where I0 and IT are the initial emission intensity and the intensity at temperature T, A is a constant for a certain host, k is the Boltzmann constant (8.617 × 105 eV K−1), and Ea is the activation energy for thermal quenching. Fig. 6b shows the line-of-best-fit for the emission thermal quenching model plotted as ln[(I0/IT) − 1] against 1/kT for the present BaTi0.97F6:0.03Mn4+ phosphor. According to eqn (2), the activation energy ΔE of the BaTi0.97F6:0.03Mn4+ phosphor was calculated to be 0.603 ± 0.006 eV, which is very close to previously reported results for a K2LiAlF6:Mn4+ (∼0.62 eV) phosphor.43 At the same time, the relative emission intensities of both Stokes (Is) and anti-Stokes (Ia) vibronic transitions gradually decreases as the temperature increases and comparatively the Stokes vibronic emission decreases more greatly (Fig. S3, ESI). The ratio of Ia to Is shows a linear temperature dependence from 0.34 at RT to 0.52 at 500 K. The reason is that its emission is ascribed to the vibronic radiative transition around the zero phonon line (ZPL), and the intensity of vibronic emission of a Mn4+ ion usually increases as the temperature increases.30

image file: c7tc04196a-f6.tif
Fig. 6 (a) PL spectra (λex = 460 nm) of the BaTi0.97F6:0.03Mn4+ phosphor measured within the temperature range of 300–500 K. The inset exhibits the normalized PL intensity as a function of temperature. (b) Monolog plot of ln[(I0/IT) − 1] versus 1/kT for the BaTi0.97F6:0.03Mn4+ phosphor. The red line represents the fitting result using eqn (2), its fitting error R2 is 0.990.

EL spectra of WLEDs fabricated with BaTiF6:Mn4+

To further validate the potential application of the BaTiF6:Mn4+ phosphors, WLEDs were fabricated using a blue chip combined with a blend of yellow-emitting YAG:Ce3+ and the red-emitting optimized BaTi0.97F6:0.03Mn4+ phosphor operated under different driven currents. The EL spectra of the fabricated WLED under the current regulation from 20 to 200 mA are presented in Fig. 7a. The WLED spectrum is composed of three emission bands: at 445 nm due to the blue chip; at 560 nm from YAG:Ce3+; and at 631 nm from the BaTiF6:Mn4+ phosphor. When increasing the forward-bias current from 20 to 200 mA, the CIE chromaticity coordinates of the WLED only shift slightly from (0.364, 0.338) to (0.356, 0.340), as illustrated in Fig. 7d. Correspondingly, the CCT and CRI values also exhibit only a small change from 4213 to 4410 K and 83.5 to 82.2, respectively, as tabulated in Table 1. Unfortunately, the luminous efficacy gradually decreases from 115 to 90.9 lm W−1 with increasing forward-bias current, due to the monotonically decreasing external quantum efficiency of the blue InGaN chip.52 Moreover, it is obvious that the prototype device emits warm white light (Fig. 7b) under 20 mA forward-bias current (IF). Comparatively, the CIE color coordinates and CRI of the WLED with a blue chip in combination with a YAG:Ce3+ phosphor, whose spectrum is presented in Fig. 7c, are (0.344, 0.362) and 66.9, respectively, at a CCT of 5088 K. These results suggest that the incorporation of the BaTiF6:Mn4+ red phosphor can effectively improve the CCT and CRI values of the WLED and make it a promising candidate for indoor lighting.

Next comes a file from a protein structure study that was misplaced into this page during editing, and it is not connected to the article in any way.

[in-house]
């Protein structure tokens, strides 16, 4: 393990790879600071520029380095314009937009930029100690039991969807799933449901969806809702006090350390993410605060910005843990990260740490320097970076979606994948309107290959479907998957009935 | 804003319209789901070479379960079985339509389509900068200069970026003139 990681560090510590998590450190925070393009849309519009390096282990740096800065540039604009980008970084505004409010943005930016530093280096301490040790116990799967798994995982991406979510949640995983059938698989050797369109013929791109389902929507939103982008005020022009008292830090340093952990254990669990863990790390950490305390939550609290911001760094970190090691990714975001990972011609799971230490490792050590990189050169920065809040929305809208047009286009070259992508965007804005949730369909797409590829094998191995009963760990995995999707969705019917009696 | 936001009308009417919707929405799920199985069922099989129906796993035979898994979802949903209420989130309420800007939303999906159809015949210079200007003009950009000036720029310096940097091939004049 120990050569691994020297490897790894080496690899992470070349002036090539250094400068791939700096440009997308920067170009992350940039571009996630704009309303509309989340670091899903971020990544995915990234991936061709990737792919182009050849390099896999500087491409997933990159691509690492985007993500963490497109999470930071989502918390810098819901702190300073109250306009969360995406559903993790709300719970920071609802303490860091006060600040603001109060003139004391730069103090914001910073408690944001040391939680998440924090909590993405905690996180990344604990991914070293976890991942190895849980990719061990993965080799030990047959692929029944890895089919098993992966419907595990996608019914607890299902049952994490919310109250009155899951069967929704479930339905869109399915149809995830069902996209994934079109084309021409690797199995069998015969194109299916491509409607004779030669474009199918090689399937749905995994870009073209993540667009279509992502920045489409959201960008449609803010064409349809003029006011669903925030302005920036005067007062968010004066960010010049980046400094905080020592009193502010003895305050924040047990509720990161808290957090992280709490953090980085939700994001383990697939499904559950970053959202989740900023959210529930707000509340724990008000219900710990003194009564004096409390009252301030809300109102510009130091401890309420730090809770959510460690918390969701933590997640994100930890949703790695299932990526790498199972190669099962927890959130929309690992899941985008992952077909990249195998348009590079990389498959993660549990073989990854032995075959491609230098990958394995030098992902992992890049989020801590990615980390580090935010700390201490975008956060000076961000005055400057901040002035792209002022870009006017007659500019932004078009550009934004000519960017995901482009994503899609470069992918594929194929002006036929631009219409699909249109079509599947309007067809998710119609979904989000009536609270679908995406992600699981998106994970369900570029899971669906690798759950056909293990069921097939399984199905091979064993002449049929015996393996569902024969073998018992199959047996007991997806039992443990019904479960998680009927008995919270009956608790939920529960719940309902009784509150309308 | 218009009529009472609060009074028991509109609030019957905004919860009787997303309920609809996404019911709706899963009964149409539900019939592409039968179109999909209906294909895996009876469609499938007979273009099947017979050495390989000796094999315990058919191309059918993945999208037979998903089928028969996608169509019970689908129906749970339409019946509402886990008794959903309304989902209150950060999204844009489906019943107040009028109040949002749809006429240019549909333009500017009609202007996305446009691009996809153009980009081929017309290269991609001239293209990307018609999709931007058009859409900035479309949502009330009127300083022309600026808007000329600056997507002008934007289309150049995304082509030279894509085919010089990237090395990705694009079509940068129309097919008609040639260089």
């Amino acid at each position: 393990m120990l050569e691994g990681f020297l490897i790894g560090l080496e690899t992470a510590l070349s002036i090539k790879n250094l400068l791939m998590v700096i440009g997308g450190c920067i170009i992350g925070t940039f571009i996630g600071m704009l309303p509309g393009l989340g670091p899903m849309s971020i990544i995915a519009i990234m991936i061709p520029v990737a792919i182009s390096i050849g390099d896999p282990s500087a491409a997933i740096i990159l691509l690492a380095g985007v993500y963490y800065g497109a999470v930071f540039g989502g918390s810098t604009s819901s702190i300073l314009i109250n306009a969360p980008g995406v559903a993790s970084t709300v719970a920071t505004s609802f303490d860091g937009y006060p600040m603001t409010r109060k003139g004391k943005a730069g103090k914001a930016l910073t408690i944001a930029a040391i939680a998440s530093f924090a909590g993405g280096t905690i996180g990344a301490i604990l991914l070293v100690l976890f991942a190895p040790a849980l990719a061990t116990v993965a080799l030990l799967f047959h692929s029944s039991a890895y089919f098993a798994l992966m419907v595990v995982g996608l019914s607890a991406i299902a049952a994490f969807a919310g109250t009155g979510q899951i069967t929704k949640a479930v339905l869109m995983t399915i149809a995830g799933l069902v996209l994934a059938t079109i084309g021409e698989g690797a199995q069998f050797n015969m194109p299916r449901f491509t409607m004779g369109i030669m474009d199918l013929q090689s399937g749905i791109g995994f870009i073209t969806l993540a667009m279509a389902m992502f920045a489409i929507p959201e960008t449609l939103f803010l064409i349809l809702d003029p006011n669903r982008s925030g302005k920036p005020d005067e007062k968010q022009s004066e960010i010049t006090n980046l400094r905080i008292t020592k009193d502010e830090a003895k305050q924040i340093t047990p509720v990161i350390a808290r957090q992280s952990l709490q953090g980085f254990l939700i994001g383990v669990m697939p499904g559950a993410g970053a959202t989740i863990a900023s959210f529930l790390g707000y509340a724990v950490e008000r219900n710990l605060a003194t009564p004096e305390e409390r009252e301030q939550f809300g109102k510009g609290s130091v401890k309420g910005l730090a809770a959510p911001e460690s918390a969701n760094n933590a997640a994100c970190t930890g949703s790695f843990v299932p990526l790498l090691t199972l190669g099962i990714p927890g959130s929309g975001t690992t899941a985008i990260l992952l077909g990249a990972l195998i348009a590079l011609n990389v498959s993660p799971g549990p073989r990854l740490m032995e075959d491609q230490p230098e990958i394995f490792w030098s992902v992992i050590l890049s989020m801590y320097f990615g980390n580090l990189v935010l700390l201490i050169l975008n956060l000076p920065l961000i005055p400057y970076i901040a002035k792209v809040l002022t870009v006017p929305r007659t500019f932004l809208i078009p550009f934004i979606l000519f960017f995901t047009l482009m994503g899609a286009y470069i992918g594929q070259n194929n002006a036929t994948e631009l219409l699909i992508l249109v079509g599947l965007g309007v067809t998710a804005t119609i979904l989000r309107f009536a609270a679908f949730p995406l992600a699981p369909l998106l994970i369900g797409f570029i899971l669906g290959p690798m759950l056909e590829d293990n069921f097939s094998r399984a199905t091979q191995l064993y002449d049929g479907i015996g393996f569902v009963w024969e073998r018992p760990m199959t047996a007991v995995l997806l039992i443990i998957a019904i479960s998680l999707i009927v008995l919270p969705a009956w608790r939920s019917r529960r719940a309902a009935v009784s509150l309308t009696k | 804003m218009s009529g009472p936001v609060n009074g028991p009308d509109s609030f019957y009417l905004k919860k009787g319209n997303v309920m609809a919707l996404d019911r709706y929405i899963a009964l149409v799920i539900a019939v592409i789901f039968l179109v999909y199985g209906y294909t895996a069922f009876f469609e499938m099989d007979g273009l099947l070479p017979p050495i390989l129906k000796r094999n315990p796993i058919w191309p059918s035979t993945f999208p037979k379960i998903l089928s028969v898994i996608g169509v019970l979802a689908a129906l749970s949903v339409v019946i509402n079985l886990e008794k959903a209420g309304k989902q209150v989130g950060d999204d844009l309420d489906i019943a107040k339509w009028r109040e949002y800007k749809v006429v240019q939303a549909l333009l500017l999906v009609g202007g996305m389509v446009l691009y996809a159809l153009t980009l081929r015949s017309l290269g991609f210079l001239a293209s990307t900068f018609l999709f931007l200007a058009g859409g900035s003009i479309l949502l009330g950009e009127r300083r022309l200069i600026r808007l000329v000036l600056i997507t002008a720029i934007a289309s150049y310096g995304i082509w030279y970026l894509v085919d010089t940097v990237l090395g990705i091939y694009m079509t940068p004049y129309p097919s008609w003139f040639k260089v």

image file: c7tc04196a-f7.tif
Fig. 7 (a) EL spectra of the as-prepared WLED using the commercially-available YAG:Ce3+ and newly developed BaTi0.97F6:0.03Mn4+ under various currents (20–200 mA). (b) Digital photograph of the resulting WLED operated at 20 mA. (c) EL spectrum of the WLED relying on the commercially-available YAG:Ce3+-based phosphor operated at 20 mA. (d) CIE chromaticity coordinates of WLEDs based on a dual phosphor combination (YAG:Ce3+ + BaTi0.97F6:0.03Mn4+) operated under different forward bias currents.
Table 1 Photoelectric properties of WLEDs based on a dual phosphor combination (YAG:Ce3+ + BaTi0.97F6:0.03Mn4+) operated at different forward bias currents. The results are compared to a single phosphor device using only YAG:Ce3+
Composition IF (mA) LE (lm W−1) CCT (K) CIE-x CIE-y CRI
Chip + YAG 20 162 5088 0.344 0.362 66.9
Chip + YAG + BaTiF6:Mn4+ 20 115 4213 0.364 0.338 83.5
50 110 4260 0.362 0.335 83.1
100 103 4322 0.359 0.330 82.7
150 96.3 4369 0.357 0.327 82.4
200 90.9 4410 0.356 0.324 82.2


In conclusion, a series of Mn4+ activated BaTiF6 red phosphors have been successfully synthesized by using a facile co-precipitation method and examined for their use in warm WLEDs. The excitation and reflectance spectra of the BaTiF6:Mn4+ phosphor exhibit strong broad absorption in the 300–550 nm region, which matches perfectly with the emission of the commercial blue chip. The emission intensity of the optimized BaTi1−xF6:xMn4+ (x = 0.03) under 460 nm excitation has appropriate CIE coordinates (x = 0.694, y = 0.306). Moreover, when partnering the red-emitting BaTiF6:Mn4+ phosphor together with a yellow-emitting YAG:Ce3+ phosphor to a blue LED chip, a WLED with a low CCT of 4213 K and a higher CRI of 83.5 is achieved. These results demonstrate that BaTiF6:Mn4+ phosphors have considerable potential for use in warm WLEDs.

Conflicts of interest

There are no conflicts to declare.


This work was financially supported by the National Natural Science Foundation of China (No. 51772336, 51572302, 21271191 and 21661033), the “973” programs (2014CB643801), the Joint Funds of the National Natural Science Foundation of China and Guangdong Province (U1301242), Teamwork Projects of the Guangdong Natural Science Foundation (S2013030012842), Guangzhou Science & Technology Project (2013B090800019, 2015B090926011 and 2017A050501008), and the Natural Science Foundation of the Guangdong Province (2014A030313114).

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Electronic supplementary information (ESI) available. See DOI: 10.1039/c7tc04196a